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What you need to know about divorce and taxes

Gone with the Wind author Margaret Mitchell said: "Death, taxes and childbirth! There's never any convenient time for any of them." Mitchell could have easily included divorce on that list as well.

But, unlike with death, taxes and childbirth, people can usually choose when to file for divorce, and some base that decision on taxes.

What was your marital status on Dec. 31?

Your filing status for the tax year depends on what your marital status was on Dec. 31. If you were still married on Dec. 31, 2016, then you could file jointly one last time, even if your divorce was pending. However, if your divorce was finalized by that date, then you will have to file as a single taxpayer (or head of household status if you are a custodial parent).

For this reason, some people choose to wait until the new year to finalize the divorce process if the marital deduction will give them a lower tax bill.

Other divorce-related tax issues to keep in mind

If you have recently gone through divorce, are going through divorce or think a divorce may be in your future, then there are a few other things that you should know about the tax consequences of divorce, including:

  • Child support is not taxable, which means it is not treated as a deduction for parents paying support and it is not treated as taxable income for parents receiving support.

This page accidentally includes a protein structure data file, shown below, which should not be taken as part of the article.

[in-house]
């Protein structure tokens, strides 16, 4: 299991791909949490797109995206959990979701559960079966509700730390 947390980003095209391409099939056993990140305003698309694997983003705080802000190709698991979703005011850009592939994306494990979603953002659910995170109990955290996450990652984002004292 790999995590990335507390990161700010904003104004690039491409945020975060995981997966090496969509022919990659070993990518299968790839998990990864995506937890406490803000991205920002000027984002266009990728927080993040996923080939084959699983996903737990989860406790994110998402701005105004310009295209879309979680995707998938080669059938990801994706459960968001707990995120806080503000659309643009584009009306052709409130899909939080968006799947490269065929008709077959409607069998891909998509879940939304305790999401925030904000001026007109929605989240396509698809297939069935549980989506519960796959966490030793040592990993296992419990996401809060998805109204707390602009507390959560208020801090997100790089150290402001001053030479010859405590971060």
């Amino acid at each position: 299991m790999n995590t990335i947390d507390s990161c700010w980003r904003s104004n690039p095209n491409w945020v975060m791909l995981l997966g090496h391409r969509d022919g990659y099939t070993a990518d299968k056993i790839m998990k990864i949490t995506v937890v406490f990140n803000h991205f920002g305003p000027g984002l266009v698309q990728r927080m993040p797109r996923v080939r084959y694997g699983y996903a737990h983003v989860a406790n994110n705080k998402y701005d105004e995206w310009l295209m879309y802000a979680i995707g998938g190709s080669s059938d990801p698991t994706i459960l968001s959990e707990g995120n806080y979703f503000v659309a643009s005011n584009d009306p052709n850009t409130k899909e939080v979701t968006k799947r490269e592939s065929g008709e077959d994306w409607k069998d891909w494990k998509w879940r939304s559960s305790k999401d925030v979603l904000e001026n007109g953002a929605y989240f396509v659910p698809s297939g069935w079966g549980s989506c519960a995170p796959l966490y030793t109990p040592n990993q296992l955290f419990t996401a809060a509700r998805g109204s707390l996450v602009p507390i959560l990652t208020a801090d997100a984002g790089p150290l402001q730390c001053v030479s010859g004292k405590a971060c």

• Alimony is taxable, which means the person receiving alimony must claim it on his or her tax return, and the person paying alimony can include it as a deduction.
  • Blended support (a mix of child support and alimony, sometimes called "family support") is fully taxable, just like alimony.
  • The IRS keeps a lookout for child support that is disguised as alimony, such as payments that are scheduled to end around a child's 18th or 21st birthday, or a non-tax deductable property settlement disguised as alimony, such as payments taking place in the first year or two after a divorce.
  • Only one parent can claim each child as an exemption per tax year. This is something that should be decided during the divorce negotiations and included in the final divorce decree.
  • The parent who has custody of the child for more than six months is entitled by tax law to claim the tax exemption for the child, but if your agreement says otherwise, that parent will need to sign an IRS Form 8332 (Release of Claim to Exemption for Child of Divorced or Separated Parents).
  • You cannot deduct general legal fees relating to your divorce, but you can deduct fees that you paid for advice regarding the tax-consequences of your divorce.

As you can see, a divorce can affect your taxes in many different ways and you could end up owing much more (or less) than you have in previous years. It's best to get a professional's help, as well as advice from your lawyer, to make sure that you plan accordingly.

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